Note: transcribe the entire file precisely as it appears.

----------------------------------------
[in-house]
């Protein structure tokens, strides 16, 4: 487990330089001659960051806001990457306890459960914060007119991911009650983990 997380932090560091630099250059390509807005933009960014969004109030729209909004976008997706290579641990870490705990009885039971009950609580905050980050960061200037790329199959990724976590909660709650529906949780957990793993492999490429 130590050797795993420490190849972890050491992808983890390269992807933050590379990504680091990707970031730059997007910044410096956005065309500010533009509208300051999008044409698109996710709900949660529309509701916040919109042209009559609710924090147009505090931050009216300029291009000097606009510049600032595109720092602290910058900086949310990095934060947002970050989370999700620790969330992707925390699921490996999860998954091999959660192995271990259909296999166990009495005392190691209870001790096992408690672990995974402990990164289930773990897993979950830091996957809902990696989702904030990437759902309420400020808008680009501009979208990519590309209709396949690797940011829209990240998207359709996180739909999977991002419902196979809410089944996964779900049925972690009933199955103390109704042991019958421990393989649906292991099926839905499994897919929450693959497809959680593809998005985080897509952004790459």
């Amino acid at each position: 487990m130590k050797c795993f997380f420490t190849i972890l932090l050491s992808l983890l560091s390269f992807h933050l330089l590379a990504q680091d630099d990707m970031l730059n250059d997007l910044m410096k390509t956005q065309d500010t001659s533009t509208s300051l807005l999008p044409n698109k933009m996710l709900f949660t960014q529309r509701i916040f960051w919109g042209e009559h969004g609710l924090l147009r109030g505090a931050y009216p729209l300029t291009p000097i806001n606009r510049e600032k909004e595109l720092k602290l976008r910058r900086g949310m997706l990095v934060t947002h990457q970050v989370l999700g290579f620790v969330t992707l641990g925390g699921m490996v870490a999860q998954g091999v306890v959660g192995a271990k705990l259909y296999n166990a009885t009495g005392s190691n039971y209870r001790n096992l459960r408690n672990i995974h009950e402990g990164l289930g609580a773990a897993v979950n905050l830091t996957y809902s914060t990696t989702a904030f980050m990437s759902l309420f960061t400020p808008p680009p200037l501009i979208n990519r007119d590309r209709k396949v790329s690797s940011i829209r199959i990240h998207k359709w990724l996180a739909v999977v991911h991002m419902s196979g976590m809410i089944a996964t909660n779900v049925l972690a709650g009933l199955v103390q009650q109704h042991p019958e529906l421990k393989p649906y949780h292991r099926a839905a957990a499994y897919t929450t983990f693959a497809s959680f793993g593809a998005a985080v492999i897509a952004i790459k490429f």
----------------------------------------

[in-house]
């Protein structure tokens, strides 16, 4: 487990330089001659960051806001990457306890459960914060007119991911009650983990 997380932090560091630099250059390509807005933009960014969004109030729209909004976008997706290579641990870490705990009885039971009950609580905050980050960061200037790329199959990724976590909660709650529906949780957990793993492999490429 130590050797795993420490190849972890050491992808983890390269992807933050590379990504680091990707970031730059997007910044410096956005065309500010533009509208300051999008044409698109996710709900949660529309509701916040919109042209009559609710924090147009505090931050009216300029291009000097606009510049600032595109720092602290910058900086949310990095934060947002970050989370999700620790969330992707925390699921490996999860998954091999959660192995271990259909296999166990009495005392190691209870001790096992408690672990995974402990990164289930773990897993979950830091996957809902990696989702904030990437759902309420400020808008680009501009979208990519590309209709396949690797940011829209990240998207359709996180739909999977991002419902196979809410089944996964779900049925972690009933199955103390109704042991019958421990393989649906292991099926839905499994897919929450693959497809959680593809998005985080897509952004790459």
């Amino acid at each position: 487990m130590k050797c795993f997380f420490t190849i972890l932090l050491s992808l983890l560091s390269f992807h933050l330089l590379a990504q680091d630099d990707m970031l730059n250059d997007l910044m410096k390509t956005q065309d500010t001659s533009t509208s300051l807005l999008p044409n698109k933009m996710l709900f949660t960014q529309r509701i916040f960051w919109g042209e009559h969004g609710l924090l147009r109030g505090a931050y009216p729209l300029t291009p000097i806001n606009r510049e600032k909004e595109l720092k602290l976008r910058r900086g949310m997706l990095v934060t947002h990457q970050v989370l999700g290579f620790v969330t992707l641990g925390g699921m490996v870490a999860q998954g091999v306890v959660g192995a271990k705990l259909y296999n166990a009885t009495g005392s190691n039971y209870r001790n096992l459960r408690n672990i995974h009950e402990g990164l289930g609580a773990a897993v979950n905050l830091t996957y809902s914060t990696t989702a904030f980050m990437s759902l309420f960061t400020p808008p680009p200037l501009i979208n990519r007119d590309r209709k396949v790329s690797s940011i829209r199959i990240h998207k359709w990724l996180a739909v999977v991911h991002m419902s196979g976590m809410i089944a996964t909660n779900v049925l972690a709650g009933l199955v103390q009650q109704h042991p019958e529906l421990k393989p649906y949780h292991r099926a839905a957990a499994y897919t929450t983990f693959a497809s959680f793993g593809a998005a985080v492999i897509a952004i790459k490429f």